WHU Co-initiates "Bündnis Ökonomische Bildung"

WHU - Otto Beisheim School of Management supports a nationwide alliance to promote economic education in schools. "Only with a fundamental understanding of economics can there be responsible citizens who are indispensable for democracy and a social market economy. And this fundamental understanding must be created as early as possible. For this reason, WHU is also involved in the Alliance for Economic Education in Germany," says Prof. Dr. Markus Rudolf, Dean of WHU.

Economic education must be given higher priority at German schools. This was the demand of the Alliance for Economic Education Germany in Berlin today. In addition to WHU, more than 50 initiators include teachers as well as associations and organizations from science and business. The aim of the initiative is to integrate economic education at secondary schools into the curriculum and to improve the subject-related qualification of teachers. In addition, the alliance will work toward stronger networking of all relevant actors in economic education. Among the initiators are the Association of German Real School Teachers (VDR), other teacher and management associations, charitable foundations such as the Würth Foundation, the Joachim Herz Foundation and the Flossbach von Storch Foundation as well as Deutsche Börse AG, which is involved in the field of economic education. (Current list of initiators attached.)

The initiators of the alliance see it as their task to promote the strengthening of economic education at all levels. The focus must be on an objective and well-founded communication of economic contexts in order to enable young people to deal with economic topics in an enlightened and reflective way, so that they can shape their lives responsibly and independently. 

For this reason, the initiators address a four-point appeal to all those responsible for education policy in Germany.

1) Economic education must be anchored in the school curriculum for all pupils in Germany to a sufficient extent and be compulsory.

A compulsory school subject in economics provides the necessary space for the appropriate, pedagogically meaningful treatment of economic issues, including their manifold references to other social science perspectives. In dual subjects such as economic policy, sufficient anchoring of economic education must be ensured. This includes at least an equal weighting of economic content in comparison to other subject areas, at least 200 hours for economic content in the lower secondary level and a firm anchoring in the canon of subjects of the upper secondary level (incl. consideration in the Central Abitur).

2) Business teachers must be qualified in their subject and in business didactics.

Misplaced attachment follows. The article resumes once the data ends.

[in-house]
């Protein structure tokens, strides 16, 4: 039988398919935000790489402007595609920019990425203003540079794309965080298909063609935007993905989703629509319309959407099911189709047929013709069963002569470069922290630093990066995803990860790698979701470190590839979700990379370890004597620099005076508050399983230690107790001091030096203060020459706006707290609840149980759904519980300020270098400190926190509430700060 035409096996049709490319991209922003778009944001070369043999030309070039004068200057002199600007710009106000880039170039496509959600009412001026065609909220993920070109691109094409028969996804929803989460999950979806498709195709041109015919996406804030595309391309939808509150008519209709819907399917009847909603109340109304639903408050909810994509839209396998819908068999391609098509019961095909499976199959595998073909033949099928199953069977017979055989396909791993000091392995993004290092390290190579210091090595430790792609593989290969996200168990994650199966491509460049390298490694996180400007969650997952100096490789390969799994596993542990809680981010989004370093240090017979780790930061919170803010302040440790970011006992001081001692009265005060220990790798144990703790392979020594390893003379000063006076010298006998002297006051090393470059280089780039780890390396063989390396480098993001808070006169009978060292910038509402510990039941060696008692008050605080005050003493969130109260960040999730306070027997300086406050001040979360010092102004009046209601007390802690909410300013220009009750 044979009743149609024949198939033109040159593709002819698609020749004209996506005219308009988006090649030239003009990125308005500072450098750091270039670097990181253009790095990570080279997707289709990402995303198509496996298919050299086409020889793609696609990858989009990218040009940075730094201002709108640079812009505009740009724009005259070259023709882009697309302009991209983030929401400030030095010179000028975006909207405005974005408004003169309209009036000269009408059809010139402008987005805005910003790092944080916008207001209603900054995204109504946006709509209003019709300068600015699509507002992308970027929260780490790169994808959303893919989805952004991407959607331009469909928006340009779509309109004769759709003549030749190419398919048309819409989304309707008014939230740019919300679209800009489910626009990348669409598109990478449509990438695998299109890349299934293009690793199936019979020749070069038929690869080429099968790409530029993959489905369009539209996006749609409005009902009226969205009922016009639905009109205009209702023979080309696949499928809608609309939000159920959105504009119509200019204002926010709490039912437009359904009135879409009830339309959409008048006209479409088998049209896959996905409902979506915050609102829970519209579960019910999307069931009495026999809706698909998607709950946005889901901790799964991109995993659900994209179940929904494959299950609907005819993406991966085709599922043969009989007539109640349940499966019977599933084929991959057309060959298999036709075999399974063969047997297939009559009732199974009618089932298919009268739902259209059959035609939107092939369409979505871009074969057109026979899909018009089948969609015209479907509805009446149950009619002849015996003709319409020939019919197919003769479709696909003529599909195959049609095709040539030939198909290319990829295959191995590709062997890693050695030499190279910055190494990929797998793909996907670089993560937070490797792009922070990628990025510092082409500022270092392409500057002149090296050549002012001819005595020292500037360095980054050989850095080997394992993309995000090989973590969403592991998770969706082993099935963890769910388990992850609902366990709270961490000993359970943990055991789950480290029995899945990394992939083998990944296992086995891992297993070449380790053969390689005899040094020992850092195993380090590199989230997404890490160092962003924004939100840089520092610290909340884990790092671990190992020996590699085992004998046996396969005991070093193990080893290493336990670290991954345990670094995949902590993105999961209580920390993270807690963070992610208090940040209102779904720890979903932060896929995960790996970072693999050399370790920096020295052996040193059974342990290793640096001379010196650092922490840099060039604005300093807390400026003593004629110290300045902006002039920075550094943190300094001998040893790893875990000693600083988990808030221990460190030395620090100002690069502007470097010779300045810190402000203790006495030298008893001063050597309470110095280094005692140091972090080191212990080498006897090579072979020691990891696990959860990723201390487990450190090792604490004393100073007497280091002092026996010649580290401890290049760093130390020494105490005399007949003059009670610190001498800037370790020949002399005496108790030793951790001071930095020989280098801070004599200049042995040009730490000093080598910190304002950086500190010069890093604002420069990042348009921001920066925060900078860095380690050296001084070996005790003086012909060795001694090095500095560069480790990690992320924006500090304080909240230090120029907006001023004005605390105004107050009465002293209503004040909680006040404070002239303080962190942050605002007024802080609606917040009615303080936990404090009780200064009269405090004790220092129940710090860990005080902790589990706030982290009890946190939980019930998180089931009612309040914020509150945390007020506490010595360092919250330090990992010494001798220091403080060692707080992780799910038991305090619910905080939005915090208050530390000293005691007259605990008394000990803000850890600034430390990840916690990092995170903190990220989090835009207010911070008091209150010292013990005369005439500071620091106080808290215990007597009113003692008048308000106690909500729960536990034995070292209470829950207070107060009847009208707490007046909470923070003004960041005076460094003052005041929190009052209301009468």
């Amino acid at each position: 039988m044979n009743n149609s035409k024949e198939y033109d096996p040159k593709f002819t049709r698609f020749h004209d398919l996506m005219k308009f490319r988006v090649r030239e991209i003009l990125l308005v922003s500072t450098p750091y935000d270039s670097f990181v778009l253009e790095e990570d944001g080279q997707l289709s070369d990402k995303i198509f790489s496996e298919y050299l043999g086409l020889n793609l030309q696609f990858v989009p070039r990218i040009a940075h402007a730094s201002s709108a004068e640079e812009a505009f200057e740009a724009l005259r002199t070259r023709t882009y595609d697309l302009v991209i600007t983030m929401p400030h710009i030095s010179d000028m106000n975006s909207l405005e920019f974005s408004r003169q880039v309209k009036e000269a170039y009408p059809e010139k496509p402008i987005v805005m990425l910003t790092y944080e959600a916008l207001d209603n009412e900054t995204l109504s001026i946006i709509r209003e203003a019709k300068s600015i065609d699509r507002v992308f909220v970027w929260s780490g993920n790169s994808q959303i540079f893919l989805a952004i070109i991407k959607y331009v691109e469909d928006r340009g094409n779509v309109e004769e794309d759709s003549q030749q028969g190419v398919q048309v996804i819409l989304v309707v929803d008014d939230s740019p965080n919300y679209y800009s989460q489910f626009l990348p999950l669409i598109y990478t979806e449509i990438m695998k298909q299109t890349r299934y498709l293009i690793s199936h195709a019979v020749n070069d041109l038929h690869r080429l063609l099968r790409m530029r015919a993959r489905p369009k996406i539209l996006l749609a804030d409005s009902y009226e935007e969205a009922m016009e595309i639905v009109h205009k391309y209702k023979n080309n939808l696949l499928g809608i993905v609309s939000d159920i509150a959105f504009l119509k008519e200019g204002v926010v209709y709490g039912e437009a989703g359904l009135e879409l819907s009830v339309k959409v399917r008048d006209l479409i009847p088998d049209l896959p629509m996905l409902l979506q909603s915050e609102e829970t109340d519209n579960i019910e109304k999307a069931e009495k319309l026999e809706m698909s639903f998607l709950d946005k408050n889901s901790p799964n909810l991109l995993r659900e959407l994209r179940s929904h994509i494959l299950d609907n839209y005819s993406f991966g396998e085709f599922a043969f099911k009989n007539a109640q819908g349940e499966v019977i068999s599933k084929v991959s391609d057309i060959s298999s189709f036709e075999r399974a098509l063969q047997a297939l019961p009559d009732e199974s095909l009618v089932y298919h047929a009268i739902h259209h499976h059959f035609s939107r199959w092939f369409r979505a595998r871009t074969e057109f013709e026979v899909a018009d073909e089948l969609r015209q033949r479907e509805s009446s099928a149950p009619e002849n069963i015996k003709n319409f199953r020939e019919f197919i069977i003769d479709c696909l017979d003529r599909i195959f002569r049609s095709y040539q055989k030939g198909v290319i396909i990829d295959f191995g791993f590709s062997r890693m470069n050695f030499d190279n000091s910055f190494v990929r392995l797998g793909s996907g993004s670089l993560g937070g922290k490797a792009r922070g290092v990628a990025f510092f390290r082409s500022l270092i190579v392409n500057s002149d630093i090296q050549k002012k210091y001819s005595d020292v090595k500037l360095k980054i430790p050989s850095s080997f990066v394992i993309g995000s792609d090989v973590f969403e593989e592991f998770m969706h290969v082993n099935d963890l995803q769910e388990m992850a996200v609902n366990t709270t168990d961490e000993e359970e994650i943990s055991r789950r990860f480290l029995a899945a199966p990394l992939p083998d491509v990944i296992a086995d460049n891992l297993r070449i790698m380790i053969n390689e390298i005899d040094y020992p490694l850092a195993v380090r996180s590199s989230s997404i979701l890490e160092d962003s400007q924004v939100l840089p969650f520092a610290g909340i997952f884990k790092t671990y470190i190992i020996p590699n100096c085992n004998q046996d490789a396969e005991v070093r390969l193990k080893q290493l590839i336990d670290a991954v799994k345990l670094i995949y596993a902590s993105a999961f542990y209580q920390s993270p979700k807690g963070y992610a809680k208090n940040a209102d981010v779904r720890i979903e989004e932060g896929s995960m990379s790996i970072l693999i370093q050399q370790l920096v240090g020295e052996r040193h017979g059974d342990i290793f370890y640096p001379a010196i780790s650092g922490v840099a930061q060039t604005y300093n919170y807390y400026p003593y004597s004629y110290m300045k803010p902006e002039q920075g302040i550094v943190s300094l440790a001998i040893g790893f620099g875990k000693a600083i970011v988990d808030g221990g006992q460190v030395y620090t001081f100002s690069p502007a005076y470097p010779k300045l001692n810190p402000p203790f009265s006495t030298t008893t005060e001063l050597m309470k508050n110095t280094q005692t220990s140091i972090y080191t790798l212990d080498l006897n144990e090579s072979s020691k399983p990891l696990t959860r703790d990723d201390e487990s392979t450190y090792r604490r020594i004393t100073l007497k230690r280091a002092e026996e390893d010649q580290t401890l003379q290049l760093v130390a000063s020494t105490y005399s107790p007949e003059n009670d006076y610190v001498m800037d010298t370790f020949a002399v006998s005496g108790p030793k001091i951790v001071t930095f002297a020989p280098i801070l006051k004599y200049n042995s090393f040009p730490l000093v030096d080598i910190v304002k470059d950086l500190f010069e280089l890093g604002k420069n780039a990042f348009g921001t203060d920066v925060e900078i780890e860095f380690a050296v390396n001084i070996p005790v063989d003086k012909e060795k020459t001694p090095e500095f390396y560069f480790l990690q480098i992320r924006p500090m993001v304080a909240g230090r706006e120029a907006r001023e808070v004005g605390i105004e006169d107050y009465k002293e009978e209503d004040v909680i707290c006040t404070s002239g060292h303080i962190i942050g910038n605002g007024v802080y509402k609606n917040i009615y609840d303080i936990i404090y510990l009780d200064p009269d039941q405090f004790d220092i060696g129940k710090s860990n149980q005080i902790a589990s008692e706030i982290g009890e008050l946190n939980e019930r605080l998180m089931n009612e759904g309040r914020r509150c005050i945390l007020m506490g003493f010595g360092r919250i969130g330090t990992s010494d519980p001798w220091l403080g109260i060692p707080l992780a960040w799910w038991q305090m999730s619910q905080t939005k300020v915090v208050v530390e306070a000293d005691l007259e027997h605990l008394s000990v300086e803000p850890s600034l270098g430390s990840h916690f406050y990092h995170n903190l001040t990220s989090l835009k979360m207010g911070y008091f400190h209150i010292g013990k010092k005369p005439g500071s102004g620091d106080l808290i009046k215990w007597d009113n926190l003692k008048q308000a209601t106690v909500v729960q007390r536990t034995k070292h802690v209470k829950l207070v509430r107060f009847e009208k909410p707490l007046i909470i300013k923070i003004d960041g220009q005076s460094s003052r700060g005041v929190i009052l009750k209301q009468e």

For all teachers who teach the subject of economics or a corresponding double subject, an economics and economics didactics training and further education is to be offered. Corresponding teacher training courses, for which professorships in economics and didactics are responsible, are to be established at universities and/or universities of applied sciences. In the case of dual subjects such as economic policy, at least half of the credit points available for a teaching profession must be allocated to economic science and economic didactics. Existing teaching staff in schools must be subsequently qualified by means of a systematic and comprehensive range of further and continuing education courses. Economically sound teacher training and further training is also an essential prerequisite for the design of innovative forms of teaching involving extracurricular learning venues, practical contacts, competitions and much more. 

3) Pupils should be able to experience connections to the world of work.
In school lessons as well as in teacher training, compulsory internships and hospitations should be integrated which contribute to an understanding of economic facts, to vocational choice competence and application preparation and establish links to the world of work. Of particular importance are internships that make it possible to experience processes and functions in companies and to place them in the context of society as a whole from different perspectives. Competitions, which can be held in cooperation with companies, also offer pupils as well as the supervising teachers an opportunity to deal with economic topics in a practice-oriented way.

4) Germany needs a national strategy for economic education.
A qualified general economic education and its anchoring in school lessons are urgently needed as a contribution to the provision of services of general interest and equal opportunities, to the equivalence of living conditions and to securing Germany's future as a location for business and science. The Federal Government and the Länder are called upon to ensure that everyone has secure access to an appropriate and professional range of schooling and appropriate continuing education throughout their lives.